Social Protection and Labor: The connection between the poverty and education level has a long history. While FYR Macedonia has demonstrated solid economic growth, poverty has not decreased significantly since 2002, and remains to be a major development challenge for the country. Different studies have shown that poverty is driven by unemployment, and directly related to low education. The Government recognized the need to act fast and carefully target the root of the problem, by increasing the access to education and breaking the poverty cycle. With the World Bank assistance, the Conditional Cash Transfer Project was designed and is being implemented since 2009. The Program provides EUR 200 annually to families that receive social financial assistance and have children who regularly attend secondary schools.  Through this project, in the school year 2014–15, approximately 7,200 children from poor families regularly attended secondary schools due to the CCT benefit.

Improving the country’s labor market performance and economic competitiveness requires a more skilled and better educated labor force, as well as increased technology absorption and diffusion of knowledge and innovation.

The Skills Development and Innovation Support Project ($24 million), whose objective is to improve higher education resource allocation transparency, as well as promote accountability, enhance the relevance of secondary technical vocational education, and support innovation capacity in FYR Macedonia is being implemented since 2014.

Trade and Competitiveness: In the past several years FYR Macedonia has made significant progress in improving the business climate beyond the "first generation” of reforms often related to the scope of measurement of the Doing Business (DB) Report. Going beyond this type of reforms and aiming to help improve FYR Macedonia’s competitiveness, a series of two World Bank-financed Programmatic Competitiveness Development Policy Operations (DPOs) during 2012-14 and totaling USD 100 million in Bank funding supported the country’s competitiveness agenda by strengthening policies and institutions aimed at: (1) attracting FDI and developing high value-added manufacturing; (2) facilitating restructuring of the agribusiness sector; (3) improving trade logistics and (4) fostering a more dynamic labor market and strengthening skills and innovation capacity.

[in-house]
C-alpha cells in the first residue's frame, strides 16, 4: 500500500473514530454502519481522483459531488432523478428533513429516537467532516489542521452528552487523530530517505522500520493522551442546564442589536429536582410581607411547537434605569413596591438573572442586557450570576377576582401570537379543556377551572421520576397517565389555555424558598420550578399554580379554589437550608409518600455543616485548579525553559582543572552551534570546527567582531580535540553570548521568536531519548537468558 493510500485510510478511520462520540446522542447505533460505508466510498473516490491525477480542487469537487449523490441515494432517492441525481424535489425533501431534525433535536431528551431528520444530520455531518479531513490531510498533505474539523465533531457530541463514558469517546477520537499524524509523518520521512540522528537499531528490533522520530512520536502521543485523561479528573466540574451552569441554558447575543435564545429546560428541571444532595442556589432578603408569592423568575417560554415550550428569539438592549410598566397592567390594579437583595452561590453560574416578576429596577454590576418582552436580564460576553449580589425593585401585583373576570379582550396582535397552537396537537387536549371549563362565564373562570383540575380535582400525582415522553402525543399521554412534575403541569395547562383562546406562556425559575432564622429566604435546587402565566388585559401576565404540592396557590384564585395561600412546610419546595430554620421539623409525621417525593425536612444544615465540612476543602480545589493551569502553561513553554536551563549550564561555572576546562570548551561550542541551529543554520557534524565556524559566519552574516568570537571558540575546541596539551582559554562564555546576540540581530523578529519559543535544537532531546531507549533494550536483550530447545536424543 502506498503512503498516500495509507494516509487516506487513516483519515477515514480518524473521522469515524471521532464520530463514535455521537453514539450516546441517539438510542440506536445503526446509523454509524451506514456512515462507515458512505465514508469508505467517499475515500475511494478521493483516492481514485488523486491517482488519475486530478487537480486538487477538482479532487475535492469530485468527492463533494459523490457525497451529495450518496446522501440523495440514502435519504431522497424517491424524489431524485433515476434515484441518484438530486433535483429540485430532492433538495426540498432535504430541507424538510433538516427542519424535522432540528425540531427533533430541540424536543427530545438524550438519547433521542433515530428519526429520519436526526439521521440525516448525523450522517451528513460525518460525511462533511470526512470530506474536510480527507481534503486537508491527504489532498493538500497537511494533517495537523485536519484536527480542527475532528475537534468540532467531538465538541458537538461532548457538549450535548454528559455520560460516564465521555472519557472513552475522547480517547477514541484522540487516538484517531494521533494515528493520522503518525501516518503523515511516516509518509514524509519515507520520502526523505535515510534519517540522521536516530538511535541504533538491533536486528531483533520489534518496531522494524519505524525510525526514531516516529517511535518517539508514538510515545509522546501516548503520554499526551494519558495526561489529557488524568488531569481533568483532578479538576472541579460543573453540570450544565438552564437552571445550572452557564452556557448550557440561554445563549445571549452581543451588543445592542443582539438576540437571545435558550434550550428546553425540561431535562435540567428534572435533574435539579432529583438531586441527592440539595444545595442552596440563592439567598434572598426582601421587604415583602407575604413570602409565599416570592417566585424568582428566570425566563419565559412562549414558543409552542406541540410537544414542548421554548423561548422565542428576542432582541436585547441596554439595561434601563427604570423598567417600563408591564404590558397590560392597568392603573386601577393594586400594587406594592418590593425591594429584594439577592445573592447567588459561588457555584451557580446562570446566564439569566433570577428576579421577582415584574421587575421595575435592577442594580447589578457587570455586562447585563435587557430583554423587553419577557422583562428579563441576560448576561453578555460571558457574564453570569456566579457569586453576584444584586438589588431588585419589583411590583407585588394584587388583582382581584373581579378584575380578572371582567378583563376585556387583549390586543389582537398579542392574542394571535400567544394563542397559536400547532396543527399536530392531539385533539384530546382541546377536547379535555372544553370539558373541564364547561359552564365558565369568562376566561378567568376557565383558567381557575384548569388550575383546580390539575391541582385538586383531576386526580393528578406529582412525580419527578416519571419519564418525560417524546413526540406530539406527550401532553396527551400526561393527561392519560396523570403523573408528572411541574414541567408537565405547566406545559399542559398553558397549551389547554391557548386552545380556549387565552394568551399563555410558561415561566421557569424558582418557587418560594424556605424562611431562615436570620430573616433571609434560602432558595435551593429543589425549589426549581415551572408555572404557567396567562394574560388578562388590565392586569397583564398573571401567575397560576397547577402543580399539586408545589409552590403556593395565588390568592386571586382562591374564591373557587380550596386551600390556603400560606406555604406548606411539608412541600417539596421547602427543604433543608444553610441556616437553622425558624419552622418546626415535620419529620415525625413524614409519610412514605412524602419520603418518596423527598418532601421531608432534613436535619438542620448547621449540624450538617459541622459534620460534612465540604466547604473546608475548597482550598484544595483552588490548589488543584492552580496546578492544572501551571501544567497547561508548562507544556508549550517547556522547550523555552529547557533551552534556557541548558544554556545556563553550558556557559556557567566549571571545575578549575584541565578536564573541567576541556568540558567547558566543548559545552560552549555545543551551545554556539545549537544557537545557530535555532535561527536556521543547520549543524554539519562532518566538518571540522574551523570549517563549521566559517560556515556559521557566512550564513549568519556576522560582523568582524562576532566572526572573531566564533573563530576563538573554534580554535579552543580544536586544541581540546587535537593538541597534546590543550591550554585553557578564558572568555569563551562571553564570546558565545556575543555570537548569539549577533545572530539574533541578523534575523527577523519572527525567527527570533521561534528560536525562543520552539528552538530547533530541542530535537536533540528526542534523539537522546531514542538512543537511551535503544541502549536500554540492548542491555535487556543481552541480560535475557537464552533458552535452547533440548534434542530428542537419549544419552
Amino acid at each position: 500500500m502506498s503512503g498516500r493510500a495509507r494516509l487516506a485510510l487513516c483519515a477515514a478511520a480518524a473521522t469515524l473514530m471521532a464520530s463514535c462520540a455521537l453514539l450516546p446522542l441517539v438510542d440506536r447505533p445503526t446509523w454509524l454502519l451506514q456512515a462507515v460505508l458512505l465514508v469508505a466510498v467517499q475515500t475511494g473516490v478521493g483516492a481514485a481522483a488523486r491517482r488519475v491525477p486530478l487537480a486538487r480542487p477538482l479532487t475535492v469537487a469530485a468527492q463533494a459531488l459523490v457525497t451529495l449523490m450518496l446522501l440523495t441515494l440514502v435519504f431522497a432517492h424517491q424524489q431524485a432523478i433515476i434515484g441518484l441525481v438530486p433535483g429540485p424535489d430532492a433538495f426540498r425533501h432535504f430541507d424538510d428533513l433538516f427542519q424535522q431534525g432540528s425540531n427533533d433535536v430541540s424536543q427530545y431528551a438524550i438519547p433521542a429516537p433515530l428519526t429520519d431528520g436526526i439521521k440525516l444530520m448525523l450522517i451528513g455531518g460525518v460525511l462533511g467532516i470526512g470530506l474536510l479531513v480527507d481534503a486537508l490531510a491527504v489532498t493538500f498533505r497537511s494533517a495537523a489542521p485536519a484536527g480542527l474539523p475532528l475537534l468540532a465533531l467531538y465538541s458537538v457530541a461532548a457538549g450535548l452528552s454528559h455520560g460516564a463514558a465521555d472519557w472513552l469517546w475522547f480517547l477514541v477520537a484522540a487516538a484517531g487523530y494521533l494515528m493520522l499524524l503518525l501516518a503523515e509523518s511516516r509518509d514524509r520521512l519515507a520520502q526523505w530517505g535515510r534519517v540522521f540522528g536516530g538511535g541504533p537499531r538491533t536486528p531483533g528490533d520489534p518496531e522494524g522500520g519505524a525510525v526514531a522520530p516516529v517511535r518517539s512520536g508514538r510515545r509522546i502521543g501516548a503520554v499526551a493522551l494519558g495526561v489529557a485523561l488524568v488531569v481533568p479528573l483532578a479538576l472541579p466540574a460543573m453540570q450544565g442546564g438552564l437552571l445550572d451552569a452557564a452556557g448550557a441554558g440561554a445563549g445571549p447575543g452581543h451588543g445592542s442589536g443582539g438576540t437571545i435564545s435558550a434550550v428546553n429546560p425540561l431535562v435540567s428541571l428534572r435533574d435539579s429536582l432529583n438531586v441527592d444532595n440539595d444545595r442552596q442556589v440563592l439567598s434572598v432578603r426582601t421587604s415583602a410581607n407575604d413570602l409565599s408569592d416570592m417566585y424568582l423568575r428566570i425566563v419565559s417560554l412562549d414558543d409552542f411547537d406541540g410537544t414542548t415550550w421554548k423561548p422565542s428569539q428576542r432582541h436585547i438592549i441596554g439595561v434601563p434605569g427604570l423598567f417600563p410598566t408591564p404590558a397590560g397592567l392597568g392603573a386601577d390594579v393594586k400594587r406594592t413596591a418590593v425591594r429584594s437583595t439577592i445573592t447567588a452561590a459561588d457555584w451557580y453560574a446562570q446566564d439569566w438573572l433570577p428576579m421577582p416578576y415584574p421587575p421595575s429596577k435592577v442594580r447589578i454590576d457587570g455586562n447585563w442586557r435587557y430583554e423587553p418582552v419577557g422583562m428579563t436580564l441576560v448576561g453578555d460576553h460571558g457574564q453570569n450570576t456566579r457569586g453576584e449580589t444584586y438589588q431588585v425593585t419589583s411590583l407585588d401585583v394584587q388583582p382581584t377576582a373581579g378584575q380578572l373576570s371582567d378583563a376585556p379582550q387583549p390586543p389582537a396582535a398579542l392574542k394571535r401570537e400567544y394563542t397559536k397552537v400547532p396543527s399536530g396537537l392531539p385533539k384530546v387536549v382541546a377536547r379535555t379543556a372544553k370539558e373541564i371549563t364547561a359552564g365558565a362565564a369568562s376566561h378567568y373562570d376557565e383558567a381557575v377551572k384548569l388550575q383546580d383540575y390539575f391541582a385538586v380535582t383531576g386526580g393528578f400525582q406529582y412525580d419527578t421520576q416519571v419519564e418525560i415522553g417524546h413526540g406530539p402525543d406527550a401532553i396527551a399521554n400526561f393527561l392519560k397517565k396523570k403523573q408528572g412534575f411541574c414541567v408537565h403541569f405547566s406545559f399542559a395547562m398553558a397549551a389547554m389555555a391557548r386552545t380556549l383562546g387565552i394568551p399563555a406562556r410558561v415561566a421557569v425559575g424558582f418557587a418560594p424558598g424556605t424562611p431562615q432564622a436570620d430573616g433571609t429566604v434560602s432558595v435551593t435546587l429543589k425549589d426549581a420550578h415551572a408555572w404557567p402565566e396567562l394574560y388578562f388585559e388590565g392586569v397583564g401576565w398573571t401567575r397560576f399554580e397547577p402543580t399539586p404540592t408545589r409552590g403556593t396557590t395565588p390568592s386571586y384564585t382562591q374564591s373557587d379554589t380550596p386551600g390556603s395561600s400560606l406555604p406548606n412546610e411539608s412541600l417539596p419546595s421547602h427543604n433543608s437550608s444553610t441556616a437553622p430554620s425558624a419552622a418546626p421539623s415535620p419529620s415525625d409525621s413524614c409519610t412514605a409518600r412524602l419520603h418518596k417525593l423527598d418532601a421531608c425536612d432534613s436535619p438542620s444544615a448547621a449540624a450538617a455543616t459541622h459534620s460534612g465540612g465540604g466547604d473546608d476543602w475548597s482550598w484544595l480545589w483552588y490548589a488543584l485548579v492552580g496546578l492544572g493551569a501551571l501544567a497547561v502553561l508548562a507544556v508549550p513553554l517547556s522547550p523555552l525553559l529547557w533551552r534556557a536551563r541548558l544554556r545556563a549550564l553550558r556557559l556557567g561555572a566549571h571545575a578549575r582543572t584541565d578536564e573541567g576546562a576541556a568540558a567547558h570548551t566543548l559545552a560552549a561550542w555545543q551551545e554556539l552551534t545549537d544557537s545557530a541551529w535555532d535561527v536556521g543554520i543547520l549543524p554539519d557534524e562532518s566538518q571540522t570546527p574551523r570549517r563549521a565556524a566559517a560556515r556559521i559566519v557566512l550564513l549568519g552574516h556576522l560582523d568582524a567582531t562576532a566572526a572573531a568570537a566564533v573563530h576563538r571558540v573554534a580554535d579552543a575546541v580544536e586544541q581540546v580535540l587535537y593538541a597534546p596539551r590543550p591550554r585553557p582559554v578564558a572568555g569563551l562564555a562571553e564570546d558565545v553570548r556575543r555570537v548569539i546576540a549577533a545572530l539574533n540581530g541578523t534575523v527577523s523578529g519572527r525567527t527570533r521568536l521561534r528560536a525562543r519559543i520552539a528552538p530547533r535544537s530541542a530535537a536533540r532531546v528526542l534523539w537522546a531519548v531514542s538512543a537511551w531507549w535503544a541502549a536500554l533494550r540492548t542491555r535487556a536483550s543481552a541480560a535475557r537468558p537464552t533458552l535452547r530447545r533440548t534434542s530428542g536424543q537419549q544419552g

For instance, the DPO series supported the adoption of the Export Promotion Strategy and exporter support programs with high potential impact, and the management and governance of the special economic zones, the centerpiece of the government’s FDI promotion efforts. As a result of the FDI attraction strategy and export promotion efforts, merchandize exports increased by 11% from 2011 to 2014 [UNCOMTRADE]. This achievement is remarkable when taken against the background of decline in global prices for FYR Macedonia’s traditional exports – metals and minerals, which comprised 31% of Macedonia’s export basket in 20115, as well as weak economic recovery in Europe.